It is said that “direct US investments in the war, to date, could have paid for 100% of the renewable energy investments required for the coming 25 years to deal with global warming…” and “The $600 billion in direct appropriations for Iraq could have built over 9,000 wind farms of 50 mw capacity, with the total capacity to meet 25% of US electricity loads.” (Operation Iraqi Freedom and Global Warming?). But, it also needs to be recognised that every energy option — from clean energy alternatives like wind, wave, geothermal and solar, to polluting, resource hungry options like nuclear and coal — all need fossil fuel inputs to build, implement and maintain them (how do you think those enormous wind turbines get up onto the ridge?). Every gallon of oil guzzled in a race between the lights, means we’re less likely to win the race against time and escalating cost in procuring oil. Also consider that as developing countries like China continue to grow, their purchasing power enables them to outbid other nations — including the U.S. with its weakening dollar — for oil supplies.
President Bush has said his nation needs to end its addiction to oil, but beyond tying food prices to oil prices by blinkered investment in damaging ethanol plants, he seems to be contradicting himself with his actions. There is, of course, one major obstacle to alternative options — that is that the federal government’s oil industry buddies will fight it every step of the way. The mantra of business is that success means growth. Failure is not an option for these extremely powerful people. Yes, there will be a new president next year, but industrial influences won’t walk out of the Whitehouse with Bush.
The U.S., and the world, needs to simultaneously transition away from oil — not only because of climate change, but simply because it is running out. The realist in me advises that so long as there is demand, someone will try to supply. The United States, Russia, Canada, and Norway (yes, the Norway that paints such an environmentally conscious veneer over itself) and others will contest each other for the rights to new oil and gas fields. It’s a given. Not only because it’s a money machine, but also simply because we haven’t yet learned how to live without the black gold.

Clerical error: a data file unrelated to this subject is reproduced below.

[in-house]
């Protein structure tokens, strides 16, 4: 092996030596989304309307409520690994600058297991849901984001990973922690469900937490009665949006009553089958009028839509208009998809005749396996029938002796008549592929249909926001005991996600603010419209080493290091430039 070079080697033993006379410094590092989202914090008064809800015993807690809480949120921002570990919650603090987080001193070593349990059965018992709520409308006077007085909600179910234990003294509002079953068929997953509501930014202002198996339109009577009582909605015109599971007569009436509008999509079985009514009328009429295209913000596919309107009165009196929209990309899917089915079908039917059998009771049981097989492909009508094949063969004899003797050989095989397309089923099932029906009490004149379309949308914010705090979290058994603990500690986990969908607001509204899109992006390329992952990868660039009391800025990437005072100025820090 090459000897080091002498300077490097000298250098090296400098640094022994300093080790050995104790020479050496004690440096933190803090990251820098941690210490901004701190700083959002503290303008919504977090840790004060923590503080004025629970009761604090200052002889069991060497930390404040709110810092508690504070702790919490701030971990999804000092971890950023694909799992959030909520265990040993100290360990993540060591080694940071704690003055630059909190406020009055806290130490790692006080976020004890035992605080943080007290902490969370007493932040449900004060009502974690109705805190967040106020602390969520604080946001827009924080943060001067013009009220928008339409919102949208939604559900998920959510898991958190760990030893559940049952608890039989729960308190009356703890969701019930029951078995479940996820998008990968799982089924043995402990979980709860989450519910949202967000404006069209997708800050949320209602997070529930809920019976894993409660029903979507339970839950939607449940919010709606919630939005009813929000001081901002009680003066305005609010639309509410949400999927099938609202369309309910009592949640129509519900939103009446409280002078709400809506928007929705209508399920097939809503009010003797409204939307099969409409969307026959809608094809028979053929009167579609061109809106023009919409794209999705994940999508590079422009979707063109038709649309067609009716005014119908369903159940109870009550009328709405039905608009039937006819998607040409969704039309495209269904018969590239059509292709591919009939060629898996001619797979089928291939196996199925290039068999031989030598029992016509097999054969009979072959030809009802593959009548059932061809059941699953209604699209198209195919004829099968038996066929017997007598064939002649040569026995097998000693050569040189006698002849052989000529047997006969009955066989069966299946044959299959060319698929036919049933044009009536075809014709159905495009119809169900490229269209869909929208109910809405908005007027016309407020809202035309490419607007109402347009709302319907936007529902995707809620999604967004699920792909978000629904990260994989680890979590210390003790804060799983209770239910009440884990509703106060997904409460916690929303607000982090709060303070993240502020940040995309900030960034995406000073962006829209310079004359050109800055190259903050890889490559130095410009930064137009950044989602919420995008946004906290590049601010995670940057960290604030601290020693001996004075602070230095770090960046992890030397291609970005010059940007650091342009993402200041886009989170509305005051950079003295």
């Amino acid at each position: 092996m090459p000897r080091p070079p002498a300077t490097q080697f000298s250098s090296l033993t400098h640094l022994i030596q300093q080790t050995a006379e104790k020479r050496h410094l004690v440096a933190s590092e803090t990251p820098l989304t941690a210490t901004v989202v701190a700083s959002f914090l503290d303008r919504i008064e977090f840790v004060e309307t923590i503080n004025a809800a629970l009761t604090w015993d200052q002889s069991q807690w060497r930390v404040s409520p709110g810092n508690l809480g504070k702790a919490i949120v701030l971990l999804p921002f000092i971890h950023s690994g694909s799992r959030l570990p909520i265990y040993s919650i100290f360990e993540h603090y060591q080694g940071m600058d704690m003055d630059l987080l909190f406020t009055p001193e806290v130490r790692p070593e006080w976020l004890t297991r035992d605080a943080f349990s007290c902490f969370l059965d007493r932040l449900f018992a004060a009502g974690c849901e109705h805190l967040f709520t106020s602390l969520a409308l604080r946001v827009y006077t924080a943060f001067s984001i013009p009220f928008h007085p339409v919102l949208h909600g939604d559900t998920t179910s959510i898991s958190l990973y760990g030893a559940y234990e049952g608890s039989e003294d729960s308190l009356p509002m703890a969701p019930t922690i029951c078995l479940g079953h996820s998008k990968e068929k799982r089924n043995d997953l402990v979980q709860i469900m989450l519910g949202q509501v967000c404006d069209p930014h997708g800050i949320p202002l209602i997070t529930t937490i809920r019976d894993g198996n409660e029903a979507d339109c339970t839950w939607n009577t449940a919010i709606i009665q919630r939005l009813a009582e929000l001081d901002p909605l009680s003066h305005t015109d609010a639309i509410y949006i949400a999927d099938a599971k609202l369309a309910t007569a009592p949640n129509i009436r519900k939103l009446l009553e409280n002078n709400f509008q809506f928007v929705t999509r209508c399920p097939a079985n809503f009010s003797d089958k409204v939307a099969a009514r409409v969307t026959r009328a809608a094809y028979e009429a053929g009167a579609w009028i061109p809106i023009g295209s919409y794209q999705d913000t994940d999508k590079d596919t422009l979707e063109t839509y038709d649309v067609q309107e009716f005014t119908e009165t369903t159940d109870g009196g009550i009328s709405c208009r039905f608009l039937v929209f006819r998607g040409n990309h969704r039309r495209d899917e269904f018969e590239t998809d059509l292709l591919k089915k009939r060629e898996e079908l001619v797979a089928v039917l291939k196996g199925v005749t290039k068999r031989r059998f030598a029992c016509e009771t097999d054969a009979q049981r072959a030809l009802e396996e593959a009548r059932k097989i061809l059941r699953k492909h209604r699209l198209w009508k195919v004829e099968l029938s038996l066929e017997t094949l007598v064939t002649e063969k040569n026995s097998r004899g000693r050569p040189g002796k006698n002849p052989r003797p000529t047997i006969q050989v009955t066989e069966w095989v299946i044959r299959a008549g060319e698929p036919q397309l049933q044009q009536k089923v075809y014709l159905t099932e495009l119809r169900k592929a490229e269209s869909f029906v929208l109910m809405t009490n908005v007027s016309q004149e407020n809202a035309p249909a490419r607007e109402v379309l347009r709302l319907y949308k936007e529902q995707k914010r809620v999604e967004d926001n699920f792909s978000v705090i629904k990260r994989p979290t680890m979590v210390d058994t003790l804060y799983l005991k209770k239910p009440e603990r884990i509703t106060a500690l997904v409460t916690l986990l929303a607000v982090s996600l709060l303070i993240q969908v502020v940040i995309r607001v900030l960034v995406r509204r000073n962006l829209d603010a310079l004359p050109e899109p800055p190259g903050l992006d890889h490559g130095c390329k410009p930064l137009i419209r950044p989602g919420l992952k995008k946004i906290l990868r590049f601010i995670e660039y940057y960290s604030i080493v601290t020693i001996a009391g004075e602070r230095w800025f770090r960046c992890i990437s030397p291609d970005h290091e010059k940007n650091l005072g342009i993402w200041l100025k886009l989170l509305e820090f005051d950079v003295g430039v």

Time is running out on climate change. Time is running out on oil. And, it seems, time is running out on the dollar. Giving in to apathy, or despair, is not an option. There is much that can be done. Chiefly, reducing need reduces consumption. Those guys that ride bicycles in protest over the Iraq war know what they’re doing. They don’t want to contribute to, and be the reason for, the loss of American and Iraqi lives. How many more lives will be lost in the coming years if we continue to fight over the dregs of remaining oil deposits? Priorities must shift.
I’d encourage you to look at what some wise people are doing (see also). The things we need to do to prepare for peak oil and global economic woes, also happen to be the same things we need to do to not only mitigate, but also personally prepare for, the impacts of global warming.
“This is very important…. I never had a security briefing which said what some of these very serious, but conservative petroleum geologists say, which they think that, either now or before the decade’s out, we’ll reach peak oil production globally, and with the rise of China and India and others coming along, unless we can dramatically reduce our oil usage, we will run out of recoverable oil within 35 to 50 years. And that would mean that… in addition to climate change, we have a very short time in the life of the planet to turn this around…. We may not have as much oil as we think. So we need to get in gear.” — Former President Bill Clinton, Aspen Ideas Festival, July 2006
- The Real Reasons for the Upcoming War With Iraq: A Macroeconomic and Geostrategic Analysis of the Unspoken Truth
- Petrodollar Warfare: Oil, Iraq and the Future of the Dollar
- Robert Newman’s History of Oil